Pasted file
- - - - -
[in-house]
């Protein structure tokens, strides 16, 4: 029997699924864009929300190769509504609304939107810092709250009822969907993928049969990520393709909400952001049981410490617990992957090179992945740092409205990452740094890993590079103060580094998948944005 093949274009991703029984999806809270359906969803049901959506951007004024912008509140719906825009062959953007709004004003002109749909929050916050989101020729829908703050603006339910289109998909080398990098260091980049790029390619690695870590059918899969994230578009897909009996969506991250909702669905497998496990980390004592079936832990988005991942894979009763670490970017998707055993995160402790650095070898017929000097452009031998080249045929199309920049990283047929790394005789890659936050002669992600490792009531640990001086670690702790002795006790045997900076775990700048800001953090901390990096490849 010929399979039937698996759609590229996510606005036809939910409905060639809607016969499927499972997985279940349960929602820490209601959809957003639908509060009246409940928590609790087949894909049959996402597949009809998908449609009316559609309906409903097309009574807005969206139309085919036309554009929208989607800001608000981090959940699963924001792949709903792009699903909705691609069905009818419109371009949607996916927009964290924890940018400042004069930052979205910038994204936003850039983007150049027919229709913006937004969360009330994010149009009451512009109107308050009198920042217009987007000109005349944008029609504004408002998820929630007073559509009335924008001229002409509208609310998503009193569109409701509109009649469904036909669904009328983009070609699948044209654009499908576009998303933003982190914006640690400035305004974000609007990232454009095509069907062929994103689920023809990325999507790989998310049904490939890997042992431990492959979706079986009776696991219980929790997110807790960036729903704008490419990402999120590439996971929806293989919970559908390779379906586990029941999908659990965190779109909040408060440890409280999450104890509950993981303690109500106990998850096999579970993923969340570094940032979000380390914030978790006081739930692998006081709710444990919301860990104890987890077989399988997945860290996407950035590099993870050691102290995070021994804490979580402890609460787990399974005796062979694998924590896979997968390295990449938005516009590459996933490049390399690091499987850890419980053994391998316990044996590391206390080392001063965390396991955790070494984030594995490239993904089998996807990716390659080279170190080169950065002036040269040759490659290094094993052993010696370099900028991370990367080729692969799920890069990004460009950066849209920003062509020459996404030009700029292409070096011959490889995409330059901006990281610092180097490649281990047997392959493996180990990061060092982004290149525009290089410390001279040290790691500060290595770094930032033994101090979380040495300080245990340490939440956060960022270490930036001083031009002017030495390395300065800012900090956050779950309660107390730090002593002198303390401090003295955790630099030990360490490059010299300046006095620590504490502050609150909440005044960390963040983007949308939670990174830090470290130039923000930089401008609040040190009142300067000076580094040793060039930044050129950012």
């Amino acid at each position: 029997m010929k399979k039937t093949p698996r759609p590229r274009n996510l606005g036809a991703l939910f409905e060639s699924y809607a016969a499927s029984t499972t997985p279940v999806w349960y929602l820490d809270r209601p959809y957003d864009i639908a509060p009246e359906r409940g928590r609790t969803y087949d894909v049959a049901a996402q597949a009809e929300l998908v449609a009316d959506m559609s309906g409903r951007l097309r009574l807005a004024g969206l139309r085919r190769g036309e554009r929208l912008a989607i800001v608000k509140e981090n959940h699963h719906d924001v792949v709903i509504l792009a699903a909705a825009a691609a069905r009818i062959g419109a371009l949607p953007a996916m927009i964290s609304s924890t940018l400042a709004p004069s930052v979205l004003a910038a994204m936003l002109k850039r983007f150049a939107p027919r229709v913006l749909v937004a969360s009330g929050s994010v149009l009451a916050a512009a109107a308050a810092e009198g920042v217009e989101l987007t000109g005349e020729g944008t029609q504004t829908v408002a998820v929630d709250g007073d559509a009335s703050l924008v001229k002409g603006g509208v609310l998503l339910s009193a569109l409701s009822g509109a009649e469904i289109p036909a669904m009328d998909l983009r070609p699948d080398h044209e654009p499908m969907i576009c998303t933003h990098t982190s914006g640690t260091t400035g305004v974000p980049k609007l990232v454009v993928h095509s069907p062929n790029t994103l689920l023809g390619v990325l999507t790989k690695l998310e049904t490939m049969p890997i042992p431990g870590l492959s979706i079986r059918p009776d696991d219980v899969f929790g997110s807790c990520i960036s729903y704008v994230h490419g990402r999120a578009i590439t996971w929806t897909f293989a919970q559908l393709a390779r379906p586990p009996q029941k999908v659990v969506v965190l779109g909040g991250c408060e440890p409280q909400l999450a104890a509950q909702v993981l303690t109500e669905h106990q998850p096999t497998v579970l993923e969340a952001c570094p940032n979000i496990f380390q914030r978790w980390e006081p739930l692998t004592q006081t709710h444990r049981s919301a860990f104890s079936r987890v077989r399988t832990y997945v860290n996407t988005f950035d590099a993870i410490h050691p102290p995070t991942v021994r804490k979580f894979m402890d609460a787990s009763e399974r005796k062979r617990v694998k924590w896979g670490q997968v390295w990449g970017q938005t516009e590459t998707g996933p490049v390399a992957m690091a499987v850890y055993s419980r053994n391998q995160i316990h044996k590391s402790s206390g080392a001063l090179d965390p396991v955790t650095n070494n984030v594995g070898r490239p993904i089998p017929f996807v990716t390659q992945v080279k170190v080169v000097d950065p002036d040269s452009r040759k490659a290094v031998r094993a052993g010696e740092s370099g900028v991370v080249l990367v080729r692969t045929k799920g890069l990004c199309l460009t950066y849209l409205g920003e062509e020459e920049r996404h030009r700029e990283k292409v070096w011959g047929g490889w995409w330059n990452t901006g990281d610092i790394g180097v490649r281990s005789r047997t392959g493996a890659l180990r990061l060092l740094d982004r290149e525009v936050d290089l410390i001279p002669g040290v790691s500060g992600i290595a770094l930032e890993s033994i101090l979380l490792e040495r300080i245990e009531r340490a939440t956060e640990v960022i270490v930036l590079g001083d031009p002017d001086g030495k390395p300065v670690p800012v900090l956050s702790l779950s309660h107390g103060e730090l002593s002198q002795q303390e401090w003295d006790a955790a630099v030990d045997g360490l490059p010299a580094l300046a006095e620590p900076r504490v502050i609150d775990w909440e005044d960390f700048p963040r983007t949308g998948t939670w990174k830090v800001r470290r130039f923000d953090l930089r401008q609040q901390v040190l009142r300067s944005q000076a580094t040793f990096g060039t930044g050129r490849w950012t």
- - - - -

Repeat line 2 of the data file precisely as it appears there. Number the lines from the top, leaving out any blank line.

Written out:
């Protein structure tokens, strides 16, 4: 029997699924864009929300190769509504609304939107810092709250009822969907993928049969990520393709909400952001049981410490617990992957090179992945740092409205990452740094890993590079103060580094998948944005 093949274009991703029984999806809270359906969803049901959506951007004024912008509140719906825009062959953007709004004003002109749909929050916050989101020729829908703050603006339910289109998909080398990098260091980049790029390619690695870590059918899969994230578009897909009996969506991250909702669905497998496990980390004592079936832990988005991942894979009763670490970017998707055993995160402790650095070898017929000097452009031998080249045929199309920049990283047929790394005789890659936050002669992600490792009531640990001086670690702790002795006790045997900076775990700048800001953090901390990096490849 010929399979039937698996759609590229996510606005036809939910409905060639809607016969499927499972997985279940349960929602820490209601959809957003639908509060009246409940928590609790087949894909049959996402597949009809998908449609009316559609309906409903097309009574807005969206139309085919036309554009929208989607800001608000981090959940699963924001792949709903792009699903909705691609069905009818419109371009949607996916927009964290924890940018400042004069930052979205910038994204936003850039983007150049027919229709913006937004969360009330994010149009009451512009109107308050009198920042217009987007000109005349944008029609504004408002998820929630007073559509009335924008001229002409509208609310998503009193569109409701509109009649469904036909669904009328983009070609699948044209654009499908576009998303933003982190914006640690400035305004974000609007990232454009095509069907062929994103689920023809990325999507790989998310049904490939890997042992431990492959979706079986009776696991219980929790997110807790960036729903704008490419990402999120590439996971929806293989919970559908390779379906586990029941999908659990965190779109909040408060440890409280999450104890509950993981303690109500106990998850096999579970993923969340570094940032979000380390914030978790006081739930692998006081709710444990919301860990104890987890077989399988997945860290996407950035590099993870050691102290995070021994804490979580402890609460787990399974005796062979694998924590896979997968390295990449938005516009590459996933490049390399690091499987850890419980053994391998316990044996590391206390080392001063965390396991955790070494984030594995490239993904089998996807990716390659080279170190080169950065002036040269040759490659290094094993052993010696370099900028991370990367080729692969799920890069990004460009950066849209920003062509020459996404030009700029292409070096011959490889995409330059901006990281610092180097490649281990047997392959493996180990990061060092982004290149525009290089410390001279040290790691500060290595770094930032033994101090979380040495300080245990340490939440956060960022270490930036001083031009002017030495390395300065800012900090956050779950309660107390730090002593002198303390401090003295955790630099030990360490490059010299300046006095620590504490502050609150909440005044960390963040983007949308939670990174830090470290130039923000930089401008609040040190009142300067000076580094040793060039930044050129950012």